« Last Edit: February 01, 2013, 01:34:52 PM by Pete-zza »
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Offline Pierre

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Re:Bromated flour
« Reply #2 on: June 09, 2004, 04:39:44 AM »
Steve, in western Europe the bromates have been banned, as well as the other additives. The only additive allowed is Ascorbic Acid. I read that bromated flour performs a bit better than others.

While bromates have been categorized as a carcinogen, this is somewhat disputed because during the baking process the bromates are converted and some state that the resulting compounds are less a risk. Others state that the studies with that outcome were financed by the industrie.

The question is though if some states and countries have banned them, what is the real story behind that. ???

And then again, how many of us have been consuming bromated flour, more than we even know, our whole lives.

Pierre


Offline Samm

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Bromated flour
« Reply #3 on: June 16, 2004, 10:46:55 PM »
I have been making pizza useing non bromated Flour mainly King Aurther.

King aurther does not bromate their flour I assume to keep with organic standards.

What results do you get by useing a Bromated flour?


Offline Les

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Re:Bromated flour
« Reply #4 on: June 23, 2004, 08:24:28 PM »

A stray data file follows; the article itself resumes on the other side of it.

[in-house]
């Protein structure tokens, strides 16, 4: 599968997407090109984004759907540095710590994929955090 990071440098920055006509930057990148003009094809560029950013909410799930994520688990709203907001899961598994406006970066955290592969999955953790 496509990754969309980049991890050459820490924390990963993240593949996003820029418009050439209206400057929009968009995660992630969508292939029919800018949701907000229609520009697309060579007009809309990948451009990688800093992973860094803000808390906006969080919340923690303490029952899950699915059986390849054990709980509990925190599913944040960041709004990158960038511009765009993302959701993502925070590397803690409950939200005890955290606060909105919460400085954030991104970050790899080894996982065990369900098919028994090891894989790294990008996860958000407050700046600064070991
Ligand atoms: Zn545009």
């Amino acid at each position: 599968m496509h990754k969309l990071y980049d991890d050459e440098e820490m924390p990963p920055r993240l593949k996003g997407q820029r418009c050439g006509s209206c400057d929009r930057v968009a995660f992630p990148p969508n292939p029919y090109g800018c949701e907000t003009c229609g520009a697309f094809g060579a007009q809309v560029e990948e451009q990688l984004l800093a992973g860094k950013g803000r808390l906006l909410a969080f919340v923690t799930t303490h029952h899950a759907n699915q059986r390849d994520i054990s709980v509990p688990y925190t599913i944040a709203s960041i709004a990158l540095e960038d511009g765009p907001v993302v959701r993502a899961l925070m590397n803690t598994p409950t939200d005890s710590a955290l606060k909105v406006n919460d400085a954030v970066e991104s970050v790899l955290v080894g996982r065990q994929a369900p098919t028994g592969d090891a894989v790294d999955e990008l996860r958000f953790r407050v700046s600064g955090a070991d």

To perform properly in baking, flour must first undergo oxidation—a process that changes its protein structure for better baking results. Without proper oxidation the bread or pizza crust turns out under-risen and with a coarse texture and overly large cell structure.

Great info, I never would have guessed that, especially since I've been told oxidation is responsible for spoilage as well.

I was wondering . . .  ::)

I think I've seen powdered ascorbic acid sold in health food stores (I know I've seen it in pills).  To get both the quality of unbleached flour and oxidation, I wonder if it would work to simply mix the two.  If so, can anybody suggest proportions and how long the flour needs to become oxidized by ascorbic acid?

Offline Randy

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Re:Bromated flour
« Reply #5 on: June 23, 2004, 08:58:24 PM »
Les King Arthur sells it and  here is what they say;
Ascorbic Acid

--------------------------------------------------------------------------------
 
"Bake French bread like French professionals do -- with just a touch of Ascorbic Acid (vitamin C) added to promote yeast growth. A tiny pinch added to your favorite baguette or boule recipe is all you need; yeast will work faster and longer. In 2-ounce bag."


Fleischmann bread machine yeast in a jar has it already mixed in.  I use often.

Randy
 

Offline Les

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Re:Bromated flour
« Reply #6 on: June 23, 2004, 10:05:14 PM »
Les King Arthur sells it . . . Fleischmann bread machine yeast in a jar has it already mixed in.  I use often.

Thanks Randy.  That's funny, I already use both those products and never realized they had ascorbic acid in them.

Offline Pierre

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Re:Bromated flour
« Reply #7 on: June 24, 2004, 03:26:05 PM »
Steve, did you also get the unbleached/ not bromated flour yet?

Pierre

Offline Steve

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Re:Bromated flour
« Reply #8 on: June 24, 2004, 07:56:41 PM »
No, not yet. My second NY pizza turned out much better using the bleached/bromated flour... the pizza shown from my "tile" experiements!

I used Peter Reinhart's NY pizza dough recipe and mixing technique. I was very impressed.